When I got back to town I had a pint of cold beer. Then I found the best restaurant around and bought a steak. I ordered the most expensive Chilean red on the menu and followed it up with a pisco sour. I thought about the jungle, now cloaked in darkness. I’m not sure I can ever remember anything tasting so good.

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Don’t let a camera spoil your holiday

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There’s no joy in just looking at things. We’ve all got Google. We know what things look like. Travelling half way around the world just to look at a thing is a completely bizarre and unsatisfying way to spend your time.

But most tourism is spent just looking. The countries people visit do it by blocking off sites. And the people who visit them do it by closing themselves off from the place they’re in.

Stonehenge is a case in point. It has none of its mystery when you stare at it from a distance, with the A303 straining beside it. You get nothing from that experience you wouldn’t get from a Stonehenge calendar in one of those dreadful shops full of incense and dream catchers.

But spend the evening at Stonehenge on summer solstice and it’s another matter entirely. You approach in the dark, late at night. Groups of nasty teenagers sit on the pathway, slightly dangerous. People try to sell you drugs. Families there for the sunrise stare out from their locked cars with unconcealed dismay.

Then the stones suddenly loom up at you from the path – supremely eerie. Suddenly they are not remotely new-agey, but ominous and unknowable. Being able to touch them, being among them, means everything.

This is the case for ruins everywhere, from Tikal to Ankor Wat. Where one can clamber on something, one can connect with it. Where one can only see it, it means little more than watching it on TV. There are obviously concerns about degradation. The best sites, like Tikal, block off some areas but allow interaction with others. I’m not an expert and of course we need them to last for another generation. But if all the next generation can do is stare at it, there is little point in having done so. Let them look at photos and be done with it.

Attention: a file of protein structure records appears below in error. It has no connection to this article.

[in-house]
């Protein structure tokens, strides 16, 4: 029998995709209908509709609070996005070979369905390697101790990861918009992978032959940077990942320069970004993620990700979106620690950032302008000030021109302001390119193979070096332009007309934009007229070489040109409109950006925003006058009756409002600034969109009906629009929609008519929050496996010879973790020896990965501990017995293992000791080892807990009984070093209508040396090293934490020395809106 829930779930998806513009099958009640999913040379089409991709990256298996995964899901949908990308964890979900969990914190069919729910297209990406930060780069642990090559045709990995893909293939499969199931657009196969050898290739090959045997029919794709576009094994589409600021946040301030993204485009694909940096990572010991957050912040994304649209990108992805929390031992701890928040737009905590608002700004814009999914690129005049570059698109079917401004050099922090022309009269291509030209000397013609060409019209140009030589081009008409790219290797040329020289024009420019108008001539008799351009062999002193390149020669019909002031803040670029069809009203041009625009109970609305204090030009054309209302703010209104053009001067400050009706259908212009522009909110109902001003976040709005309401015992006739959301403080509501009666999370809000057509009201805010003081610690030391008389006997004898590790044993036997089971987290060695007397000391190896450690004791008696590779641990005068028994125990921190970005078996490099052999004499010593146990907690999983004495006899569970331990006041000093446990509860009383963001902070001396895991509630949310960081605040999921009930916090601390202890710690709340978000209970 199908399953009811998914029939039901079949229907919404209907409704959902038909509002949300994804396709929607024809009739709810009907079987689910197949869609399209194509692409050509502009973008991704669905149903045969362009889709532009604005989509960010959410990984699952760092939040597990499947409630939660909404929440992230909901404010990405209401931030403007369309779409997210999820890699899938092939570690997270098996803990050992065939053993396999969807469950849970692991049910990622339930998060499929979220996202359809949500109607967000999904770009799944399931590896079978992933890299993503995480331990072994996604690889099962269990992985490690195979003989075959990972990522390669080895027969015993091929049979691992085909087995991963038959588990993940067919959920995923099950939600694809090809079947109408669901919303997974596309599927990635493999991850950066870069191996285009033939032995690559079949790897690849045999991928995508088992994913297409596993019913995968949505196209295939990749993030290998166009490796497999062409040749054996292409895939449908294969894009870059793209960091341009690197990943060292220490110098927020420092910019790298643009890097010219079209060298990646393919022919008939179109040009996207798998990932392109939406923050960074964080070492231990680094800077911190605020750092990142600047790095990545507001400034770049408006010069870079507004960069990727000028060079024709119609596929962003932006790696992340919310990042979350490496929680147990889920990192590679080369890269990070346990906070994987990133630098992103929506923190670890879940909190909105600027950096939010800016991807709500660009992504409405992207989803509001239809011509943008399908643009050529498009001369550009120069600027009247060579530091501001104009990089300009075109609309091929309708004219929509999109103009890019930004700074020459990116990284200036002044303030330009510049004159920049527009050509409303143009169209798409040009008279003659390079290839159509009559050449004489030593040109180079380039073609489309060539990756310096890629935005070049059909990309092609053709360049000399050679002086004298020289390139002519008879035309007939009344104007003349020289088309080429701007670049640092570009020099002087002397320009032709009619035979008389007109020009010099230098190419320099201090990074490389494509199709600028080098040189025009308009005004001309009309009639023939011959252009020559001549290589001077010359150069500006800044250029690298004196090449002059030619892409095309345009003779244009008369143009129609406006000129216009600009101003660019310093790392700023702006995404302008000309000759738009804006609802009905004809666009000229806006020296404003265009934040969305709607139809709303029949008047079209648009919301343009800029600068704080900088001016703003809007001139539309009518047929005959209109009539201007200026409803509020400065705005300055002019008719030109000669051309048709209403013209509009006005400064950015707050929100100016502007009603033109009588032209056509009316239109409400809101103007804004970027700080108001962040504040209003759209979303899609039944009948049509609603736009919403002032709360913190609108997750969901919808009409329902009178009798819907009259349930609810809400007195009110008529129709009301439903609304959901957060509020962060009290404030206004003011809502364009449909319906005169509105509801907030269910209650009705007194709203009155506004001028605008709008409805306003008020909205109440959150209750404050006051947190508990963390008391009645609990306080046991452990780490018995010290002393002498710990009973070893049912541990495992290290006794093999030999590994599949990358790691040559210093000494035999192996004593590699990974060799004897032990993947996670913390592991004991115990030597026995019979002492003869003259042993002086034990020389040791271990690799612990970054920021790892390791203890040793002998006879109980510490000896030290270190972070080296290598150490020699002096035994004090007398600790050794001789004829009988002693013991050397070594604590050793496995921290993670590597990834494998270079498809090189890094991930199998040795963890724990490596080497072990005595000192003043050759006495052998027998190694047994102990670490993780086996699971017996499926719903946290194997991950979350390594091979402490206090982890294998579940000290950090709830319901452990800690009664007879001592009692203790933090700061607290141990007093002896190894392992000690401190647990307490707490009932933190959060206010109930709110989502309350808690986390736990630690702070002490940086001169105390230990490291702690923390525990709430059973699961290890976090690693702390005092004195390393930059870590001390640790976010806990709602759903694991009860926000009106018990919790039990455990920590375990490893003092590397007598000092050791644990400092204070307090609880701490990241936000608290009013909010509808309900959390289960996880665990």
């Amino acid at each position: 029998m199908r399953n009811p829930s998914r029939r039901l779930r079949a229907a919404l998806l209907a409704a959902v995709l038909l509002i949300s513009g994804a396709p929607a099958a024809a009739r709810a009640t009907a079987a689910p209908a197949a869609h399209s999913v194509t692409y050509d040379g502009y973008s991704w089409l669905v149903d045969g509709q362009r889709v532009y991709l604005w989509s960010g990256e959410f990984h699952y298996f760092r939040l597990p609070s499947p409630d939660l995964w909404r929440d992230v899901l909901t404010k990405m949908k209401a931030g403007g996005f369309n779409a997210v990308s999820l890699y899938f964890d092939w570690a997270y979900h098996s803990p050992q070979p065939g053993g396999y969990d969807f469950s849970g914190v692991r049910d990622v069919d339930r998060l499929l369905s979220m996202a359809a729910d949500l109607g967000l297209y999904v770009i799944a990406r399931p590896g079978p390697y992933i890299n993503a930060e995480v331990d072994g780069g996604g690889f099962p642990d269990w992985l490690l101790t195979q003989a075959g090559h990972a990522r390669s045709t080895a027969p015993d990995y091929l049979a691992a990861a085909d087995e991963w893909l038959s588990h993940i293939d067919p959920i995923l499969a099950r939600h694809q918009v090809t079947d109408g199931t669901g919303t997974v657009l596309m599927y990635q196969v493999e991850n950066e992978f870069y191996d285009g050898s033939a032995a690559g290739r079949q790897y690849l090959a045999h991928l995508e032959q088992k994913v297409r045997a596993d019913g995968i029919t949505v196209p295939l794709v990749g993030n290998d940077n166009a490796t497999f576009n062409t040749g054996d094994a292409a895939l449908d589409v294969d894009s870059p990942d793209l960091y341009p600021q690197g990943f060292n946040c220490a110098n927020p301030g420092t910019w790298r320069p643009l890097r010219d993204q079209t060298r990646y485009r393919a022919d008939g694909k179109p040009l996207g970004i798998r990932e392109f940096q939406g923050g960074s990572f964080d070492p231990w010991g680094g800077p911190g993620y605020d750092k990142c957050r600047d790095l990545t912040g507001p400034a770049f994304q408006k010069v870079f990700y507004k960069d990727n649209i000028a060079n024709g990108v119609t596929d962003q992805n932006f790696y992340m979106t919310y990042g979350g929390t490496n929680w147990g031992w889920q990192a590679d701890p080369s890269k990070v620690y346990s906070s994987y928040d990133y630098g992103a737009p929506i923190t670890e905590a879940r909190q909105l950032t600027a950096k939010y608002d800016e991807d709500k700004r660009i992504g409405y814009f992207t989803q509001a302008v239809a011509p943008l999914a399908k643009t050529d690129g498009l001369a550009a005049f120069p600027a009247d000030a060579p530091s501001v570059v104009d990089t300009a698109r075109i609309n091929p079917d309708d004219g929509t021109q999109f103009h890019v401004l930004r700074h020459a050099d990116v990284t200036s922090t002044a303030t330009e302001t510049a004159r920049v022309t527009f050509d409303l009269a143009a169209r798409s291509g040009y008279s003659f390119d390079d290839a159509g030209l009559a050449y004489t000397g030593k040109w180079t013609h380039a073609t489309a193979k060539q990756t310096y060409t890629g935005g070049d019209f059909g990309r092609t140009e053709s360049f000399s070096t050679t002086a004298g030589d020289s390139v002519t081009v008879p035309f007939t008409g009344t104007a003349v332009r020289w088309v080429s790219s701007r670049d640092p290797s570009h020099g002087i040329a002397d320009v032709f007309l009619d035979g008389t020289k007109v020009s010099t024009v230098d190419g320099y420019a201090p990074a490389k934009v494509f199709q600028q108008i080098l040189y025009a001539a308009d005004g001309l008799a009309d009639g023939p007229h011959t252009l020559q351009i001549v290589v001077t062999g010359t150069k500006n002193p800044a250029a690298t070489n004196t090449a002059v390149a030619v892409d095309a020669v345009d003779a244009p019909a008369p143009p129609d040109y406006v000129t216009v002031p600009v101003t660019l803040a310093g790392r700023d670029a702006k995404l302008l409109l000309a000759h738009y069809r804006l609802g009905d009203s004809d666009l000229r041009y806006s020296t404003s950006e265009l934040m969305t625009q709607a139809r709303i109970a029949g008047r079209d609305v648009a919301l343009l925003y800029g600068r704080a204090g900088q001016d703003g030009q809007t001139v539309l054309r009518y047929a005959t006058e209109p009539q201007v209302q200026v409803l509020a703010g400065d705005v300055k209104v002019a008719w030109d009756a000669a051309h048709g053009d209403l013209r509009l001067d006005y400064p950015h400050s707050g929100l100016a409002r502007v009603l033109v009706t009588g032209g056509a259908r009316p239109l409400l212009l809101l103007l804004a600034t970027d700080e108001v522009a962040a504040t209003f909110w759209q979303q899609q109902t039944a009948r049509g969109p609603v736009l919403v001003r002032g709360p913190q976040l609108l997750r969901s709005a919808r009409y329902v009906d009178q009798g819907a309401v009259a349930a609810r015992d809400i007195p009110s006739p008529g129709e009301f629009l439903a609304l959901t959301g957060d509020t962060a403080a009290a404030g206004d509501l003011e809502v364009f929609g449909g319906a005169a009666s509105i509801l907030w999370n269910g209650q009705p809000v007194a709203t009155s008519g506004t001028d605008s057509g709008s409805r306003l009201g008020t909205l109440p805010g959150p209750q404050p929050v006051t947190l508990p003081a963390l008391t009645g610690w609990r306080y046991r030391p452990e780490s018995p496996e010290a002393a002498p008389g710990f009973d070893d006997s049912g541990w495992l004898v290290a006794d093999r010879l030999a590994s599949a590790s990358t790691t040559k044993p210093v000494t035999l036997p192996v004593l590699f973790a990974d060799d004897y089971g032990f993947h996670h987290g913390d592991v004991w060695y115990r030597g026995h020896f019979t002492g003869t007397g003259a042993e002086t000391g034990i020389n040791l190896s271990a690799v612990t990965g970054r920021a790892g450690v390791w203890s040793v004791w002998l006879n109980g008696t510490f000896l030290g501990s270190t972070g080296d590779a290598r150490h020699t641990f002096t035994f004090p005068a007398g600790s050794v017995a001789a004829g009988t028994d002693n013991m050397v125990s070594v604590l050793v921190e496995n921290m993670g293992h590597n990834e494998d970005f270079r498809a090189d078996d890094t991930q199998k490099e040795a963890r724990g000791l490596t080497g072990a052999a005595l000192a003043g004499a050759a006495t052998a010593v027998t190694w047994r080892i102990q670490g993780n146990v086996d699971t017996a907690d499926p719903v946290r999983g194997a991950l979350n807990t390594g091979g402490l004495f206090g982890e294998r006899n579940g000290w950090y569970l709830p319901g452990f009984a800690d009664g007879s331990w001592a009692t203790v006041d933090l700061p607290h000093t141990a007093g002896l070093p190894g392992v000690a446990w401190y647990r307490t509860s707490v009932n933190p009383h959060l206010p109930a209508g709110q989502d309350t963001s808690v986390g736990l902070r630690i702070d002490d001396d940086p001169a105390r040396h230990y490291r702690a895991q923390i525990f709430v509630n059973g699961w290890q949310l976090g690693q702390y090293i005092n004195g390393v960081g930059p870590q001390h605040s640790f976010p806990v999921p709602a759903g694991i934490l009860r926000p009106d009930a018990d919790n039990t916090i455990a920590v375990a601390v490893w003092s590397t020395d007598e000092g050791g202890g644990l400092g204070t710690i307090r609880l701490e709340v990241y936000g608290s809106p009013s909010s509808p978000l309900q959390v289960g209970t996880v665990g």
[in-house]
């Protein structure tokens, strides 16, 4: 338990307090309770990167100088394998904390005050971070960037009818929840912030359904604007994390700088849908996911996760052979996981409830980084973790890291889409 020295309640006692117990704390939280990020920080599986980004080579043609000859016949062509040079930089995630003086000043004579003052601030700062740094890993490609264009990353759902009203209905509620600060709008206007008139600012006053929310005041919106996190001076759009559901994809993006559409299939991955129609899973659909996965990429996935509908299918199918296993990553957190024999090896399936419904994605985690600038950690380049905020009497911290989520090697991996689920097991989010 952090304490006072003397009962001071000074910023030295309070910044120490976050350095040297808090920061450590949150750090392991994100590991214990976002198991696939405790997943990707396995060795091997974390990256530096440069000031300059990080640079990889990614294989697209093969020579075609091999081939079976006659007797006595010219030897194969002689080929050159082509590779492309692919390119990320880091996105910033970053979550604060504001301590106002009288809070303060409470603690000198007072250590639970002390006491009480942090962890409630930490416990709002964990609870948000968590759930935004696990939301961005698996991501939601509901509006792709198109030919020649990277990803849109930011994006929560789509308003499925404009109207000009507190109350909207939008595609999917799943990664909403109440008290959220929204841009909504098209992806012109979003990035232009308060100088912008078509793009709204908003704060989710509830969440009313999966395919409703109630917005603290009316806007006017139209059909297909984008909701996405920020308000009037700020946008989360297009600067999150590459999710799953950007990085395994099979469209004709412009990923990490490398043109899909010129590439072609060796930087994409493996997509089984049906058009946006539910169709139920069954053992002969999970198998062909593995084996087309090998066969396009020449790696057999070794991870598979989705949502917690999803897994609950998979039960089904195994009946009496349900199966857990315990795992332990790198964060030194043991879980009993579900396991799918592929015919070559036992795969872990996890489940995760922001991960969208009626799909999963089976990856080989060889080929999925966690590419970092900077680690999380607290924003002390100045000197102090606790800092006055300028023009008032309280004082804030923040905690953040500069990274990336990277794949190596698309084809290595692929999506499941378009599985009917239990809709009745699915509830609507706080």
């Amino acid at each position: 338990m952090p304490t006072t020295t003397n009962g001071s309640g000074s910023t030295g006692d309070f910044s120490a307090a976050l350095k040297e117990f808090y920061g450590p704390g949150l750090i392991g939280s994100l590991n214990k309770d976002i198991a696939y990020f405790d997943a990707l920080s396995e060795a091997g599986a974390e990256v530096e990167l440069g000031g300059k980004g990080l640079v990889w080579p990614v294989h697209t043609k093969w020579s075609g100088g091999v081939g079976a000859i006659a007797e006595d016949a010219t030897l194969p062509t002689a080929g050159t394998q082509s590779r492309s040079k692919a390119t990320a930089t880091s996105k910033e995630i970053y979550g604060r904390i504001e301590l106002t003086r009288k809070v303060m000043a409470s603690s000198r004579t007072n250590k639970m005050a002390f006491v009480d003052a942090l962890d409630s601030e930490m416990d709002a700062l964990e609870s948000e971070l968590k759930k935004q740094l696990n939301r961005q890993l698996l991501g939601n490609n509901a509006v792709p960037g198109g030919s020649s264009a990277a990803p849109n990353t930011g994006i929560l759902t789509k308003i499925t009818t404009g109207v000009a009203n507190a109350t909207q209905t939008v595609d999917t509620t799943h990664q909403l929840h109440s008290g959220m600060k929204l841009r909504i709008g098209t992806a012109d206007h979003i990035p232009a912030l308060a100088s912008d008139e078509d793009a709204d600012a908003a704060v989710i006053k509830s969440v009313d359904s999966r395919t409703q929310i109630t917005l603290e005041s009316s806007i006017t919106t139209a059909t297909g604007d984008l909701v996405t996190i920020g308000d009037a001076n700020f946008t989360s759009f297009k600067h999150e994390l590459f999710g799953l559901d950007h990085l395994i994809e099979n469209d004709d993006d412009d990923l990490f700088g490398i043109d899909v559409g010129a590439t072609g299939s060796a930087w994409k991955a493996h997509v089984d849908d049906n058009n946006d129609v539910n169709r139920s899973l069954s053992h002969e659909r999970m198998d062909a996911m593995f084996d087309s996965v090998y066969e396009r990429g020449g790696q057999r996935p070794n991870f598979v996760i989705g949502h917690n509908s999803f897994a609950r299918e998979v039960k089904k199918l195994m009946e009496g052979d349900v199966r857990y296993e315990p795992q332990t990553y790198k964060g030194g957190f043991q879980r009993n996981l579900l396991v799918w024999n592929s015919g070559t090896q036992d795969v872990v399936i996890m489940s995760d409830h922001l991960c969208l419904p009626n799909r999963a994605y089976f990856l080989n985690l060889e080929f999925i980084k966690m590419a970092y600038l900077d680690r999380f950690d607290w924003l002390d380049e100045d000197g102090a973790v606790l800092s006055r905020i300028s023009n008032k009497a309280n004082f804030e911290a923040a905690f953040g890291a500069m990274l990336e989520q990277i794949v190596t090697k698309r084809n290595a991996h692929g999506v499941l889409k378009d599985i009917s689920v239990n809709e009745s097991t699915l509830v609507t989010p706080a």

What goes for ruins goes for natural beauty too. I finally arrived at the Atacama desert last weekend and it was a disappointing experience.

I’ve managed to avoid the backpacker trail all trip, mostly by using Air BnB and socialising just with Chileans. It hasn’t been difficult. There have hardly been any backpackers to see. But once you get to San Pedro, the town everything in Atacama is based from, you’re suddenly plugged into a key hub of a backpacker trail you never knew existed. You can’t avoid it. You have to stay in a hostel and arrange tours from there.

The backpackers crowd is the same as it was when I was spending all my time in hostels. The Israelis stick to themselves, the Chinese mostly sit in corners engrossed in technology, French travellers are disliked by almost everyone, Kiwis cling to other Kiwis with a bit too much desperation, Brits and Australians want to be more interesting than they really are. All of them, I think possibly to a man, were either about to take the three day organised trip into Bolivia or had just finished it. They were all doing the exact same route. No one was really in Chile in any meaningful sense. They were just looking at it, as if looking at Stonehenge with the A303 in the distance.